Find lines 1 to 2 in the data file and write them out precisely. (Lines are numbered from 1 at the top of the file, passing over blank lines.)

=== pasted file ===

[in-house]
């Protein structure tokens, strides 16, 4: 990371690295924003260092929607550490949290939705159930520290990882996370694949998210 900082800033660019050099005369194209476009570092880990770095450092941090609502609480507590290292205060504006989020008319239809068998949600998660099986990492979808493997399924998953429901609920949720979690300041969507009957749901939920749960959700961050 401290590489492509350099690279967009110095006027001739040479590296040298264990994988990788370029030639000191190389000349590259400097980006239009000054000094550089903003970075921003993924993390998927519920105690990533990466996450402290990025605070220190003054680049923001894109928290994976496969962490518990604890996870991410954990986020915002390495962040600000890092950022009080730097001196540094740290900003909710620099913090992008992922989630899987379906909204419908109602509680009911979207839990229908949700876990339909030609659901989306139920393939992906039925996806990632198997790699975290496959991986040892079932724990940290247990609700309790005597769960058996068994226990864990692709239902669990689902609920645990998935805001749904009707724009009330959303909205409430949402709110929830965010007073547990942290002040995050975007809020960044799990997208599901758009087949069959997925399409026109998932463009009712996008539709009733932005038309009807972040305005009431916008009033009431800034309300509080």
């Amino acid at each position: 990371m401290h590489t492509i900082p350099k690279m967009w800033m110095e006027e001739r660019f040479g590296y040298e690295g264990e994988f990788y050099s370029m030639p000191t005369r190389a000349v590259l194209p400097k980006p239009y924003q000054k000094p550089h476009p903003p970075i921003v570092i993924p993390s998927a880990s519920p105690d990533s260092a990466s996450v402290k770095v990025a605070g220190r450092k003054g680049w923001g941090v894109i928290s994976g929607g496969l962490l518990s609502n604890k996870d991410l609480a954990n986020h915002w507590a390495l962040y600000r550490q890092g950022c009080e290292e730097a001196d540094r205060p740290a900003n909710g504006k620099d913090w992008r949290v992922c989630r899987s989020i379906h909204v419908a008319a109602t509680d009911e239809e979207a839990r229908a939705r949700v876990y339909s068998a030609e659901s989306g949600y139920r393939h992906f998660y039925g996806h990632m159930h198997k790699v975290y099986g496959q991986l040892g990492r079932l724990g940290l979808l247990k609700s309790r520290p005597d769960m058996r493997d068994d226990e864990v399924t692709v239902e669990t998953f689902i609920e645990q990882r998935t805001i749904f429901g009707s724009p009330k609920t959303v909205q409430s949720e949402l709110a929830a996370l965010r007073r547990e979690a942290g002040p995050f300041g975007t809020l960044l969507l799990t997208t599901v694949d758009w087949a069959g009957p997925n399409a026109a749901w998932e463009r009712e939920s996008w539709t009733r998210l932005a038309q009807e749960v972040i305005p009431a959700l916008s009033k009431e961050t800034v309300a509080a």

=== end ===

[in-house]
């Protein structure tokens, strides 16, 4: 990371690295924003260092929607550490949290939705159930520290990882996370694949998210 900082800033660019050099005369194209476009570092880990770095450092941090609502609480507590290292205060504006989020008319239809068998949600998660099986990492979808493997399924998953429901609920949720979690300041969507009957749901939920749960959700961050 401290590489492509350099690279967009110095006027001739040479590296040298264990994988990788370029030639000191190389000349590259400097980006239009000054000094550089903003970075921003993924993390998927519920105690990533990466996450402290990025605070220190003054680049923001894109928290994976496969962490518990604890996870991410954990986020915002390495962040600000890092950022009080730097001196540094740290900003909710620099913090992008992922989630899987379906909204419908109602509680009911979207839990229908949700876990339909030609659901989306139920393939992906039925996806990632198997790699975290496959991986040892079932724990940290247990609700309790005597769960058996068994226990864990692709239902669990689902609920645990998935805001749904009707724009009330959303909205409430949402709110929830965010007073547990942290002040995050975007809020960044799990997208599901758009087949069959997925399409026109998932463009009712996008539709009733932005038309009807972040305005009431916008009033009431800034309300509080």